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Name: Case Management
Description: Coordinates care for patients with catastrophic injuries and chronic illnesses. Ensures that patients are identified and receive the care and resources needed to treat their illnesses or injuries in the least restrictive setting at the most appropriate time.
Diagnoses: Spinal Cord Injuries, Traumatic Brain Injuries, Cancer, HIV/AIDS, Transplants, High-Risk Pregnancy and Premature Infants, Diabetes, COPD, Asthma, Behavioral Health Issues, Amputations, End-of-Life Issues, Muscle and Skeleton Injuries, and other high-cost injuries and chronic conditions that effect children and adults.
Client age group: Infants through the elderly
Drawbacks: Case management is a fragmented practice and is in the refinement stages of development. Today, many case managers work in areas with defined benefit plans dictate treatment. The key to successful case management is to recognize limits and to draw from community resources when benefits are not available.
Desirable skills: Clinical background to understand the medical as well as the psychosocial issues that accompanies illness and injuries. Oral and written communication skills are essential to communicate effectively with other healthcare professionals, patients, and their families. Other skills that are needed are the ability to problem-solve and to be proficient in conflict resolution skills. Computer skills, organizational skills, and the ability to do research are also important to effective case management.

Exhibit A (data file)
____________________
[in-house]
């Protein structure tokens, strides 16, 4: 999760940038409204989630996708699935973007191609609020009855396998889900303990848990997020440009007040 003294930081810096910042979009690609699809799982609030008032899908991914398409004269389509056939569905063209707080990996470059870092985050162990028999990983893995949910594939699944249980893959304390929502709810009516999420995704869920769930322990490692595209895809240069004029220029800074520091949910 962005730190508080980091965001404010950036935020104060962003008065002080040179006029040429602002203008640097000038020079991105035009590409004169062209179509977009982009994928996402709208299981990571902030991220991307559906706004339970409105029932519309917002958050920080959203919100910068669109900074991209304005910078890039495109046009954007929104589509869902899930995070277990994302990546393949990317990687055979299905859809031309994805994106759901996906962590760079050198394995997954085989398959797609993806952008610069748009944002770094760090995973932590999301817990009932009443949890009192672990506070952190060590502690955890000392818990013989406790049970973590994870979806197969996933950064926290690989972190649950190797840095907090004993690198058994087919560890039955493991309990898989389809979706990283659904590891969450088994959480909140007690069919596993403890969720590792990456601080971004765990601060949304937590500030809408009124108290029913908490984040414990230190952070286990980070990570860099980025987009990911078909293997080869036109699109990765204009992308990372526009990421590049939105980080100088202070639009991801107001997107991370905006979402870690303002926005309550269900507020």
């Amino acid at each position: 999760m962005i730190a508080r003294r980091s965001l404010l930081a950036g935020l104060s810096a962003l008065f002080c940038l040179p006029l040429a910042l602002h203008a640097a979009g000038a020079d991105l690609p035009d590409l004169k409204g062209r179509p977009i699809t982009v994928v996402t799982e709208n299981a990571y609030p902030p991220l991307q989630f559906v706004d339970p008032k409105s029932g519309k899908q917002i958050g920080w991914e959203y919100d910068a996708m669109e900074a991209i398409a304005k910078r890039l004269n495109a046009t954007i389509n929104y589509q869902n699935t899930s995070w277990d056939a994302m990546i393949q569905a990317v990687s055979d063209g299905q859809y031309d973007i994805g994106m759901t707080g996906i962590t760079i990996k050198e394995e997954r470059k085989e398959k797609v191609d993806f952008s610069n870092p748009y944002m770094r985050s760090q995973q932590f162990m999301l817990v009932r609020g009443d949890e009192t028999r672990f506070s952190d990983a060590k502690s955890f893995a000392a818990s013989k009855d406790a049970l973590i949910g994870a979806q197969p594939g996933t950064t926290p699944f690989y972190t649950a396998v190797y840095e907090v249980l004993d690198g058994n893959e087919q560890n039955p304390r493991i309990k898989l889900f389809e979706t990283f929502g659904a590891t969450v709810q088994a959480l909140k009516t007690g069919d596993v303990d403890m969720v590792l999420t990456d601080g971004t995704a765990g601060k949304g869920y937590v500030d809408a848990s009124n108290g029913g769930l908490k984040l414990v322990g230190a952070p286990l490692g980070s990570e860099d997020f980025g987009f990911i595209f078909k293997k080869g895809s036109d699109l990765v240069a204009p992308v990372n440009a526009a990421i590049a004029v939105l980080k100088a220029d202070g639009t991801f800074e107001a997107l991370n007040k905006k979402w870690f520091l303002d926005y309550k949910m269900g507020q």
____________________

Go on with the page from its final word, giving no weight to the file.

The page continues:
Education: Degrees in nursing and social work makeup the majority of healthcare professionals in the practice of case management. Physical, occupational, and respiratory therapists also work in case management in their areas of specialty.
Employers: Managed Care Organizations; Provider settings, such as Acute Care Hospitals, Acute, Subacute, and Long-Term Care Rehabilitation Centers; Employer settings; DME companies; and Physician's offices.
Certification: Once case managers meet the eligibility criteria for certification, they are encouraged to sit for a national examination. The Commission for Case Manager Certification is the most recognized case management certification. This exam is a multidisciplinary certification for those who meet the eligibility criteria set by the commission. The American Nurses Credentialing Center also has developed a national case management certification for those case managers who are registered nurses. The National Association of Social Work has developed their own case management certification specifically for Social Workers.
Associations: The Case Management
Society of America
8201 Cantrell Road, Suite 230
Little Rock, AR 72227-2448

501-225-2229
Publications: The Case Manager is the official publication of the Case Management Society of American.